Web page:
The Center serves as a sponsoring organization for artists' projects in the electronic and film arts. Alan Berliner received a major grant from the National Endowment for the Arts for work on The Language of Names. This project has received support from the National Endowment for the Arts, ITVS, ARTE-TV, and Channel 4. David Blair, a visual artist working in New York City whose feature-length film and Internet text project Wax has received world-wide exhibition and distribution, received support from the New York State Council on the Arts for The Telepathic Motion Picture of the Lost Tribe, a feature-length project with Internet, installation and videotape versions. The New York State Council on the Arts also supported Time Shifts: A Visual Narrative, a new work for computer graphics, text and video installation by collaborators Peer Bode, Joseph Scheer and Jessie Shefrin. Barbara Hammer received support for Culture Doctor. Susan Muska and Greta Olafsdottir began a new work, Women and Genocide, which received support from the Mary and John McCarthy Foundation and the Rockefeller Foundation.
  This year Presentation Funds provided partial support to 49 organizations representing 16 counties throughout the State, providing over 15,000 people the opportunity to view independently produced work. The works were made available to over 2 million broadcast, cable and Web viewers. The organizations contributed over $250,000 from other sources in support of these exhibitions. This year the American Museum of the Moving Image, Hallwalls, The Goethe Institute, Cornell Cinema, Threadwaxing Space, The Kitchen and the Women Direct Film series at Ithaca College have all received support.
Finishing Funds supported 17 electronic media and film projects by artists includimg Erika Beckman, Prema Murthy and Michael Smith. The work is very diverse and encompasses documentary and experimental film and video, animation, interactive digital and Web projects, works for CD ROM, and installations. Panelists were Ghen Dennis, independent filmmaker and curator, Squeaky Wheel, Buffalo and Kristin Lucas, independent new media artist, performer and educator, New York City.
  The Media Arts Technical Assistance Fund supported conference participation at the 14th NAMAC conference, Media Generation: What Works to What's Next by representatives from Paper Tiger Television, Squeaky Wheel, Women Make Movies, Deep Dish TV, and Media Alliance. The Media Arts Fund also assisted with conference participation at Video History: Making Connections organized by the Center and held at Syracuse University in conjunction with the Common Ground Conference of the NYS Alliance for Arts Education. MIX receipved support for the design of a planned giving campaign and membership program. Thundergulch received assistance for the design of the website, in collaboration with Parsons School of Design. The Fund also supported Access 2000, a statewide meeting of media arts centers sponsored by NYSCA at Downtown Community TV Center.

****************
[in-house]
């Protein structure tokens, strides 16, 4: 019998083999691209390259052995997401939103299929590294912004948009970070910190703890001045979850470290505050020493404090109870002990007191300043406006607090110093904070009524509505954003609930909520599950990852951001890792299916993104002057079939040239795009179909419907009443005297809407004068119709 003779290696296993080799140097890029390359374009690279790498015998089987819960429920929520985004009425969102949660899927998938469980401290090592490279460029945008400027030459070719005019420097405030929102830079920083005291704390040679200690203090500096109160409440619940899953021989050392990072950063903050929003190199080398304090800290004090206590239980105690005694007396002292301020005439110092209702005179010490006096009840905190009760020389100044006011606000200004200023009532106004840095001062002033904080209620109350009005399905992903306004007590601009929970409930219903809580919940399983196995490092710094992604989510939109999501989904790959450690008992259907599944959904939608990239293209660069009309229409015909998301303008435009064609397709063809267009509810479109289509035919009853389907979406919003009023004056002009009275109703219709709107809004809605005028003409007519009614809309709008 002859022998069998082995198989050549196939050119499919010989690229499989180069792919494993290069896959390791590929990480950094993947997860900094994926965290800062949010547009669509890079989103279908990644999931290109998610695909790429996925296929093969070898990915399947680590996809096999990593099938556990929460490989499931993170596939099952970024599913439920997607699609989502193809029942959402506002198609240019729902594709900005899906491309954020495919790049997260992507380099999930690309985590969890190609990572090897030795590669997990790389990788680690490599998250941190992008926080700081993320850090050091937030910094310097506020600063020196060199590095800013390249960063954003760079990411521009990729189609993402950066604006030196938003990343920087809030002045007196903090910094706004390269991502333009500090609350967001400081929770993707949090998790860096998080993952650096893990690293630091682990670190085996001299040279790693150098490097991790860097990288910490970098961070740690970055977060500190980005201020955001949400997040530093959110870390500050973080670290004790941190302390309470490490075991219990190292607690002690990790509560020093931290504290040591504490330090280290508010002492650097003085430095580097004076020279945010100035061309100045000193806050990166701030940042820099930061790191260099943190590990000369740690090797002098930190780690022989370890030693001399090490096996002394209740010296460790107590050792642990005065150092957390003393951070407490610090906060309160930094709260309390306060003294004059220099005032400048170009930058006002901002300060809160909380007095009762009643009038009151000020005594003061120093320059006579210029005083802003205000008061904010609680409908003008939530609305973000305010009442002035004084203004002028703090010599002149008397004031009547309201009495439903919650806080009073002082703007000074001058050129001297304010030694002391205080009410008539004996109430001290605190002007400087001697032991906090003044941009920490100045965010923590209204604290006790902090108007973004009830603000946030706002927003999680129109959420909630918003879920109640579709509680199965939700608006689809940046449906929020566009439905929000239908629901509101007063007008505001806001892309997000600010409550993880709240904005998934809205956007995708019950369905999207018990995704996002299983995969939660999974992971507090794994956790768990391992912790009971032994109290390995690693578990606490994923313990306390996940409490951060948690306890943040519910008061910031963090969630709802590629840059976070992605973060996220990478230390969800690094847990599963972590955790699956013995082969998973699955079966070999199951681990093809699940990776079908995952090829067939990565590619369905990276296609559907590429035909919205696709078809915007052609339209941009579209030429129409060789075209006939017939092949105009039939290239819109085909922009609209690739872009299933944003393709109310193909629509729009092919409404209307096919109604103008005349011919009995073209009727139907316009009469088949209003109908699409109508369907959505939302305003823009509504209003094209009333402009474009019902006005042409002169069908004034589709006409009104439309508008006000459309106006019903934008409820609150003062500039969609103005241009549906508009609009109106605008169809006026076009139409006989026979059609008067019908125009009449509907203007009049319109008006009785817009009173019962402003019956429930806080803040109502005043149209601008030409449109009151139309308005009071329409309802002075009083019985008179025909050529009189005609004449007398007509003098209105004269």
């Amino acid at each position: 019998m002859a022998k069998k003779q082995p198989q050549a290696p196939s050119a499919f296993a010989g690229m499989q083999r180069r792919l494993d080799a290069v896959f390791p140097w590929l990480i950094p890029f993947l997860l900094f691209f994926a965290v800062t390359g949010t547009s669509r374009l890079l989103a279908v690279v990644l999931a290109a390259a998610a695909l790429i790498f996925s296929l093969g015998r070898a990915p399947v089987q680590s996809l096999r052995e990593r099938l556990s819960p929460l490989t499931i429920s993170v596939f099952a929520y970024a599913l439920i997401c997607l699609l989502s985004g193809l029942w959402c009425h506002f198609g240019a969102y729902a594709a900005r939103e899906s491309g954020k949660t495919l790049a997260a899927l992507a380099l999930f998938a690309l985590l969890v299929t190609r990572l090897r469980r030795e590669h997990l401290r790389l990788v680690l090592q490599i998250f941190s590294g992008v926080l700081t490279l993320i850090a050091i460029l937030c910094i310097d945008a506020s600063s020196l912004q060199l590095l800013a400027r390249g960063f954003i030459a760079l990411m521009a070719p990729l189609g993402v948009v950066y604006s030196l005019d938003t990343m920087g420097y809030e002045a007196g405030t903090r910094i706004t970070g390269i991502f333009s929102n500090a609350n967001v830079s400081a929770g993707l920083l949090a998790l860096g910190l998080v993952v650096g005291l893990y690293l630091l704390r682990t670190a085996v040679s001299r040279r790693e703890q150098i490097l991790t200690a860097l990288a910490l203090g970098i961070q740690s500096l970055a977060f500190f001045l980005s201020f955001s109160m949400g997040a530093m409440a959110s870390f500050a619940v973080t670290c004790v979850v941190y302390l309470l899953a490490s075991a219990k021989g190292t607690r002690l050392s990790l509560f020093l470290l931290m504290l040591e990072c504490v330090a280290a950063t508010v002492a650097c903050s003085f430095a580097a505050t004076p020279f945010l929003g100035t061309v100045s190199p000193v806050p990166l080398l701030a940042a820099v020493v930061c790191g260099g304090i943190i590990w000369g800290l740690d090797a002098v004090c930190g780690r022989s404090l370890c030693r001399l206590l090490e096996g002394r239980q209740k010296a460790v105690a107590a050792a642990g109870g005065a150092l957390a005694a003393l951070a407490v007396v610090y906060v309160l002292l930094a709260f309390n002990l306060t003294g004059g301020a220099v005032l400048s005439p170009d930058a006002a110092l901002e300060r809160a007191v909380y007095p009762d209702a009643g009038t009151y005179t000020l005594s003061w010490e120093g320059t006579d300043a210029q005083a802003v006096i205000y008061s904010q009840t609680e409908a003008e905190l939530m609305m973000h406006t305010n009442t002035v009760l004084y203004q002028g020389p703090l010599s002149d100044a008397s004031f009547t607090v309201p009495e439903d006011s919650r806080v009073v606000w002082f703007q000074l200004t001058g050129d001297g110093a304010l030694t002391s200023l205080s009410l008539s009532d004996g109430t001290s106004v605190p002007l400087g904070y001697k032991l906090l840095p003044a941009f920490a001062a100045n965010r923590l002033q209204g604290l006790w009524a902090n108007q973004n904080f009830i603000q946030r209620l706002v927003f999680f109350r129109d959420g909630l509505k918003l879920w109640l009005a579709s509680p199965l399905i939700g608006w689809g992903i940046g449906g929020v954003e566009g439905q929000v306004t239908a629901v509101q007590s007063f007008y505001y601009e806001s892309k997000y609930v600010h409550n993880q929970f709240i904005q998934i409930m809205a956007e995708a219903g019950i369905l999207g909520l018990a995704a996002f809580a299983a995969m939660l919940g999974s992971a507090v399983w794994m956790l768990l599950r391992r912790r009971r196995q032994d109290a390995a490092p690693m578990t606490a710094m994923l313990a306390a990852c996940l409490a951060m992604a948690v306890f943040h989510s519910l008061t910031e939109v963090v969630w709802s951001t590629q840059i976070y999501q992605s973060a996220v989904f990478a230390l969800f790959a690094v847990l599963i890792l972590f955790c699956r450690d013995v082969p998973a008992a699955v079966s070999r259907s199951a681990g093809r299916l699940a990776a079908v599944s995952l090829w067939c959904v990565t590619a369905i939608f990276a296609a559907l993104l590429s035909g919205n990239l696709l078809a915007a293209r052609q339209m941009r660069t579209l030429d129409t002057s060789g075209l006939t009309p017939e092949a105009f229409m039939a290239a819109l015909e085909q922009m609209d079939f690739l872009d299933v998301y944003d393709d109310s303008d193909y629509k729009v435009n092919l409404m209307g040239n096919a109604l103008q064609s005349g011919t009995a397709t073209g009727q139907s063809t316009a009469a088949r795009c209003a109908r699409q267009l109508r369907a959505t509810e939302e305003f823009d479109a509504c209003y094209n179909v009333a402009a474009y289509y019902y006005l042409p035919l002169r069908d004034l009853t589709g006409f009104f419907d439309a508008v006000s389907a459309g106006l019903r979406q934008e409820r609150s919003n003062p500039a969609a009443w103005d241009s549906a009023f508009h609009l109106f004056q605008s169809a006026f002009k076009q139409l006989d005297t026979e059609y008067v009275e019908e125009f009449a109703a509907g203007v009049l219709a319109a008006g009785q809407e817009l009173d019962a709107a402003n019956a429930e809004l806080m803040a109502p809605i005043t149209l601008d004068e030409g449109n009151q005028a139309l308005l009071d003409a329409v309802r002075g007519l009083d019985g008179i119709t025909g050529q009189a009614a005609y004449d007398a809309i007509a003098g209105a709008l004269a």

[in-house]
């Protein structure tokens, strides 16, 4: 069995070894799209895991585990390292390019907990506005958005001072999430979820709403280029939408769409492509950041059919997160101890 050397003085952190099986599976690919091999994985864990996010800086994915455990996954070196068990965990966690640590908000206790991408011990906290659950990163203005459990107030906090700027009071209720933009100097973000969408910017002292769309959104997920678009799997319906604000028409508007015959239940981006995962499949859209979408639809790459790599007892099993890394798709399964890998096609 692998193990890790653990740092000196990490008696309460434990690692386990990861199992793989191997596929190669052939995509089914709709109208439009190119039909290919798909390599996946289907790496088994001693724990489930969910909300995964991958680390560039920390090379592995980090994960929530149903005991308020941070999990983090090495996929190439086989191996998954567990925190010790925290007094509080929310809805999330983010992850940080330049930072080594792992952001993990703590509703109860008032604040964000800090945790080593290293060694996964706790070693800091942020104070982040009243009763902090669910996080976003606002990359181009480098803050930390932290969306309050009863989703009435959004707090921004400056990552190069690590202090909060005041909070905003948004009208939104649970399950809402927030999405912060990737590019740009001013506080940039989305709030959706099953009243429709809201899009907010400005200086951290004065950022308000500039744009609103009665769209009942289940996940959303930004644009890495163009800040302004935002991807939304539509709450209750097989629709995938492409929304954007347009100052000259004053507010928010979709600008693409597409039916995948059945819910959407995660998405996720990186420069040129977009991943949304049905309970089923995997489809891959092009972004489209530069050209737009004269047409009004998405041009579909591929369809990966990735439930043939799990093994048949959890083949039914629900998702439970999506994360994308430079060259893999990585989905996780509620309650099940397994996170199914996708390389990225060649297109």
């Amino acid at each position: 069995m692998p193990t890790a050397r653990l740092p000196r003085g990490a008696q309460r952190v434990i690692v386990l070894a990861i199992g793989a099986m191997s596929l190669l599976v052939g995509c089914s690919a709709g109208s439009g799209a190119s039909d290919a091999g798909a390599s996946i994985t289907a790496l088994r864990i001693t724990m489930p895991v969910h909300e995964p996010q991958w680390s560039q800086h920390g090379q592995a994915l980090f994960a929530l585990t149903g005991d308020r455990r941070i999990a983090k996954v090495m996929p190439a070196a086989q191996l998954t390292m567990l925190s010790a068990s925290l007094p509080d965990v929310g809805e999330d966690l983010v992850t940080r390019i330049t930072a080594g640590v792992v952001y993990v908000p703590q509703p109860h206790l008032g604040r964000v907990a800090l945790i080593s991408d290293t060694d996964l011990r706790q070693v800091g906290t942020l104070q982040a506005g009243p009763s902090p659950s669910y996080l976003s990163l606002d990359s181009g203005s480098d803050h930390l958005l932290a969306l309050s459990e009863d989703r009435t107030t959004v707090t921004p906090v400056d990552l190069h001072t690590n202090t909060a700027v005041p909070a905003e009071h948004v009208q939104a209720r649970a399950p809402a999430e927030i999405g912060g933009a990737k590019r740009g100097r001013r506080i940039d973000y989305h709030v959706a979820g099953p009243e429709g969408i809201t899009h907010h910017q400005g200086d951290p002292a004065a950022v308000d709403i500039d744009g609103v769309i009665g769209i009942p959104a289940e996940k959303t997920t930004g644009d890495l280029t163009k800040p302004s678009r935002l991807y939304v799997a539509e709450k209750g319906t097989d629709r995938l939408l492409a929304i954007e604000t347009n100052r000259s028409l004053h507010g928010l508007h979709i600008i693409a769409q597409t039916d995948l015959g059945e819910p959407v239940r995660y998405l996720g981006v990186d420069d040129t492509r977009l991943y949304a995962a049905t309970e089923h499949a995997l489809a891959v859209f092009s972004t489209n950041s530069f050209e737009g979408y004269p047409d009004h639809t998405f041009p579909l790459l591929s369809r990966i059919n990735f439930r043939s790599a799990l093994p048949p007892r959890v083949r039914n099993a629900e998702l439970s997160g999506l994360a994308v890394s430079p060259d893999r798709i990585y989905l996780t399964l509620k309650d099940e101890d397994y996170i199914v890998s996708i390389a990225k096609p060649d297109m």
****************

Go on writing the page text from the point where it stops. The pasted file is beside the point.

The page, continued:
We hosted the 5th Annual International Student Residency, a week-long intensive residency for 25 graduate and undergraduate students representing Alfred University; University of Buffalo; Binghamton University; Atlanta College of Art; and Syracuse University. The workshop was co-taught by Pamela Susan Hawkins and Hank Rudolph.
Since 1990, the Center has been working on the Video History Project an on-going research initiative which documents the early historical development of video art and community television, with particular focus on upstate New York during the period 1968-1980. The goals of the project involve in an interrelated set of activities combining research, the collection of oral histories, the creation of educational resource materials, a World Wide Web site, and Video History: Making Connections, a conference concerning the links between the early history and contemporary practice.
  The conference Video History: Making Connections was held October 16-18, 1998 at Syracuse University in conjunction with the Common Ground Conference, sponsored by the New York State Alliance for Arts Education. Bringing together media makers active in the 70s with artists working today in new media and interactive technologies, the conference celebrated our history and established new partnerships with cultural and educational institutions across the country. Over 250 individuals from around the country attended the conference, representing many of the major media institutions on the East Coast.
The Video History Project is under the direction of the Experimental Television Center. The website partner is the Institute for Electronic Arts at Alfred University. The conference partner was the New York State Alliance for Arts Education. The Project is under the direction of Sherry Miller Hocking of the Experimental Television Center and independent preservation consultant Mona Jimenez, in collaboration with Amy Hufnagel of the New York Foundation for the Arts.
  The project is made possible with support from The Andy Warhol Foundation for the Visual Arts, the New York Foundation for the Arts Technology Planning Grant Program, with public funds from the Statewide Challenge Grant Program and the New York State Council on the Arts, and from the Everson Museum of Art and the Media Action Grant Program of Media Alliance, with corporate support from Dave Jones Design and VidiPax as well as individual contributors.